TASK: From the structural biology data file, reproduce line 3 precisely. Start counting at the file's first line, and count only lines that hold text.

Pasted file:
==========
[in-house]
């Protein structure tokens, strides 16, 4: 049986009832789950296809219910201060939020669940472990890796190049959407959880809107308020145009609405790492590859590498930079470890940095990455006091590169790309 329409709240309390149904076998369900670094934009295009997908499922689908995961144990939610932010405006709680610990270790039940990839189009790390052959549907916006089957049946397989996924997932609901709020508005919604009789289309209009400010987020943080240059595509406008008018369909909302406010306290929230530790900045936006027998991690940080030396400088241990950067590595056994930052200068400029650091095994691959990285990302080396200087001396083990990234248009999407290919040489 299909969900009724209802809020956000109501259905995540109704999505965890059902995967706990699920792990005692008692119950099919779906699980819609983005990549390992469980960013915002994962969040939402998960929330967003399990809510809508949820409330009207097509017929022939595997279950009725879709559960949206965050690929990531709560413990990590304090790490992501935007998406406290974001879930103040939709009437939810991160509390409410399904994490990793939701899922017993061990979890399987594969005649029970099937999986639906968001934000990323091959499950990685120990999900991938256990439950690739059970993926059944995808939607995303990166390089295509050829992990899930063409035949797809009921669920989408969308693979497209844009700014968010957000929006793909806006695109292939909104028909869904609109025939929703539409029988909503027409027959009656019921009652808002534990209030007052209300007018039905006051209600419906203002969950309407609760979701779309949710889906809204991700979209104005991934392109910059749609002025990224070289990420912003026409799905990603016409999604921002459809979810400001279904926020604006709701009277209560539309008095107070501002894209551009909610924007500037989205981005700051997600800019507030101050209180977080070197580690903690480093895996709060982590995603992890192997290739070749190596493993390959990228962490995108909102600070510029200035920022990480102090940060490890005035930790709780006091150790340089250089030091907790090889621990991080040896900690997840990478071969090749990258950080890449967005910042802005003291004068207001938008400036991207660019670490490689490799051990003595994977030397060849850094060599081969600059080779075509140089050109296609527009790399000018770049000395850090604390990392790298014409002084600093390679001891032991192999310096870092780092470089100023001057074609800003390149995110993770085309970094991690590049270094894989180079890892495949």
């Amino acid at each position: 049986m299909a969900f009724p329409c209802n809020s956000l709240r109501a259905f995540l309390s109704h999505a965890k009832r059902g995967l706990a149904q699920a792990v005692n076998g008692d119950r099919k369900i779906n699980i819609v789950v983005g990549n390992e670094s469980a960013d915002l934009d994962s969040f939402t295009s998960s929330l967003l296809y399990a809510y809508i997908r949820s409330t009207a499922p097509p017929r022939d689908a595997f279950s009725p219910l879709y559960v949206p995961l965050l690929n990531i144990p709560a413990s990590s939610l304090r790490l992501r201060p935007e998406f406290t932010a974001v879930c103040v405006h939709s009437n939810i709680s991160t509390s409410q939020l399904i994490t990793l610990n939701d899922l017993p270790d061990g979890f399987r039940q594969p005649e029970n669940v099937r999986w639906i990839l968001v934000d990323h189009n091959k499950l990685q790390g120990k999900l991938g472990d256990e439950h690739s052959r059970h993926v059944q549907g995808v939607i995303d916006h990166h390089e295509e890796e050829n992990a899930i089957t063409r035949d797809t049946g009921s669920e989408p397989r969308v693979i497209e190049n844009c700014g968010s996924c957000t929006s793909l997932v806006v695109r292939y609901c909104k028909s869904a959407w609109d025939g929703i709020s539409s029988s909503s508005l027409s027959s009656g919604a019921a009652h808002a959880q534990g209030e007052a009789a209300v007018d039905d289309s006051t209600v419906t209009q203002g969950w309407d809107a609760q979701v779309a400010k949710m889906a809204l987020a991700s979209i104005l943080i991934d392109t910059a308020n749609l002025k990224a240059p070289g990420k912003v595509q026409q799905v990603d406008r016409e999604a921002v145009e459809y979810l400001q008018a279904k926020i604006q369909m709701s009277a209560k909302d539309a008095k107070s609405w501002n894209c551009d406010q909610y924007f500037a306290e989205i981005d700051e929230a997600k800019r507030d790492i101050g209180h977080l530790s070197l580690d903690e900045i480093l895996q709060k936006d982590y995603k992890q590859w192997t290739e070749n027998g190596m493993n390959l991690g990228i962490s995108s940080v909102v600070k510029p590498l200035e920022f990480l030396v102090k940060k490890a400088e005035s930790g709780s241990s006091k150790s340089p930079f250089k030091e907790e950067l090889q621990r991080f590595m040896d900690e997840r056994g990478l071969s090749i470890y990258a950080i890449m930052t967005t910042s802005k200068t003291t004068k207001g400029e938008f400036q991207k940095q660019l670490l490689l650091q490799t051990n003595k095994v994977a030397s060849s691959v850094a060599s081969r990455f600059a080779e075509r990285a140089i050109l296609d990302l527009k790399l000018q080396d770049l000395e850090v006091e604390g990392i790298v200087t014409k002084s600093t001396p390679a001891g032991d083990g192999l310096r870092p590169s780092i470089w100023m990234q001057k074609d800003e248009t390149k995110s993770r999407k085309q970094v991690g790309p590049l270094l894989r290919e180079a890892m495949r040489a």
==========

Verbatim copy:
């Amino acid at each position: 049986m299909a969900f009724p329409c209802n809020s956000l709240r109501a259905f995540l309390s109704h999505a965890k009832r059902g995967l706990a149904q699920a792990v005692n076998g008692d119950r099919k369900i779906n699980i819609v789950v983005g990549n390992e670094s469980a960013d915002l934009d994962s969040f939402t295009s998960s929330l967003l296809y399990a809510y809508i997908r949820s409330t009207a499922p097509p017929r022939d689908a595997f279950s009725p219910l879709y559960v949206p995961l965050l690929n990531i144990p709560a413990s990590s939610l304090r790490l992501r201060p935007e998406f406290t932010a974001v879930c103040v405006h939709s009437n939810i709680s991160t509390s409410q939020l399904i994490t990793l610990n939701d899922l017993p270790d061990g979890f399987r039940q594969p005649e029970n669940v099937r999986w639906i990839l968001v934000d990323h189009n091959k499950l990685q790390g120990k999900l991938g472990d256990e439950h690739s052959r059970h993926v059944q549907g995808v939607i995303d916006h990166h390089e295509e890796e050829n992990a899930i089957t063409r035949d797809t049946g009921s669920e989408p397989r969308v693979i497209e190049n844009c700014g968010s996924c957000t929006s793909l997932v806006v695109r292939y609901c909104k028909s869904a959407w609109d025939g929703i709020s539409s029988s909503s508005l027409s027959s009656g919604a019921a009652h808002a959880q534990g209030e007052a009789a209300v007018d039905d289309s006051t209600v419906t209009q203002g969950w309407d809107a609760q979701v779309a400010k949710m889906a809204l987020a991700s979209i104005l943080i991934d392109t910059a308020n749609l002025k990224a240059p070289g990420k912003v595509q026409q799905v990603d406008r016409e999604a921002v145009e459809y979810l400001q008018a279904k926020i604006q369909m709701s009277a209560k909302d539309a008095k107070s609405w501002n894209c551009d406010q909610y924007f500037a306290e989205i981005d700051e929230a997600k800019r507030d790492i101050g209180h977080l530790s070197l580690d903690e900045i480093l895996q709060k936006d982590y995603k992890q590859w192997t290739e070749n027998g190596m493993n390959l991690g990228i962490s995108s940080v909102v600070k510029p590498l200035e920022f990480l030396v102090k940060k490890a400088e005035s930790g709780s241990s006091k150790s340089p930079f250089k030091e907790e950067l090889q621990r991080f590595m040896d900690e997840r056994g990478l071969s090749i470890y990258a950080i890449m930052t967005t910042s802005k200068t003291t004068k207001g400029e938008f400036q991207k940095q660019l670490l490689l650091q490799t051990n003595k095994v994977a030397s060849s691959v850094a060599s081969r990455f600059a080779e075509r990285a140089i050109l296609d990302l527009k790399l000018q080396d770049l000395e850090v006091e604390g990392i790298v200087t014409k002084s600093t001396p390679a001891g032991d083990g192999l310096r870092p590169s780092i470089w100023m990234q001057k074609d800003e248009t390149k995110s993770r999407k085309q970094v991690g790309p590049l270094l894989r290919e180079a890892m495949r040489a």